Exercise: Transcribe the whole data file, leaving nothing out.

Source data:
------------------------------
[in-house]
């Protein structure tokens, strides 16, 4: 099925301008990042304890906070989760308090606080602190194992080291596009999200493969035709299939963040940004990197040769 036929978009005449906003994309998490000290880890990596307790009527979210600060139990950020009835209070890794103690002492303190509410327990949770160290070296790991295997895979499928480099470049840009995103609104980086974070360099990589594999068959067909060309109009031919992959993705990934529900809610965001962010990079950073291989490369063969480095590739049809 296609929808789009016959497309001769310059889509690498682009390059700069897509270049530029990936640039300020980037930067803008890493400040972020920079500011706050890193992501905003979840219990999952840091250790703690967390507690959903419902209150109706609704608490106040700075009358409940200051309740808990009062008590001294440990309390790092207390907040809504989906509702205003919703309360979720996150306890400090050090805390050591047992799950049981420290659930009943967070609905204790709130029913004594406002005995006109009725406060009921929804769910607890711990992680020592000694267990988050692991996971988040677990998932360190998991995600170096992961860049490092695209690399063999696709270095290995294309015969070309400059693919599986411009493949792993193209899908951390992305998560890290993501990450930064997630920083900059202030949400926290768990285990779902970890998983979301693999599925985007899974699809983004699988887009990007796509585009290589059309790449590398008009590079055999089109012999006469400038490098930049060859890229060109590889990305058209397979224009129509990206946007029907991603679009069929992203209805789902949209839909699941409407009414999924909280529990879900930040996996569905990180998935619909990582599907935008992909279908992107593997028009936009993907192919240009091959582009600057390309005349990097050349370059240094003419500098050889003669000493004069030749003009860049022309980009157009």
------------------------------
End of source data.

[in-house]
């Protein structure tokens, strides 16, 4: 099925301008990042304890906070989760308090606080602190194992080291596009999200493969035709299939963040940004990197040769 036929978009005449906003994309998490000290880890990596307790009527979210600060139990950020009835209070890794103690002492303190509410327990949770160290070296790991295997895979499928480099470049840009995103609104980086974070360099990589594999068959067909060309109009031919992959993705990934529900809610965001962010990079950073291989490369063969480095590739049809 296609929808789009016959497309001769310059889509690498682009390059700069897509270049530029990936640039300020980037930067803008890493400040972020920079500011706050890193992501905003979840219990999952840091250790703690967390507690959903419902209150109706609704608490106040700075009358409940200051309740808990009062008590001294440990309390790092207390907040809504989906509702205003919703309360979720996150306890400090050090805390050591047992799950049981420290659930009943967070609905204790709130029913004594406002005995006109009725406060009921929804769910607890711990992680020592000694267990988050692991996971988040677990998932360190998991995600170096992961860049490092695209690399063999696709270095290995294309015969070309400059693919599986411009493949792993193209899908951390992305998560890290993501990450930064997630920083900059202030949400926290768990285990779902970890998983979301693999599925985007899974699809983004699988887009990007796509585009290589059309790449590398008009590079055999089109012999006469400038490098930049060859890229060109590889990305058209397979224009129509990206946007029907991603679009069929992203209805789902949209839909699941409407009414999924909280529990879900930040996996569905990180998935619909990582599907935008992909279908992107593997028009936009993907192919240009091959582009600057390309005349990097050349370059240094003419500098050889003669000493004069030749003009860049022309980009157009």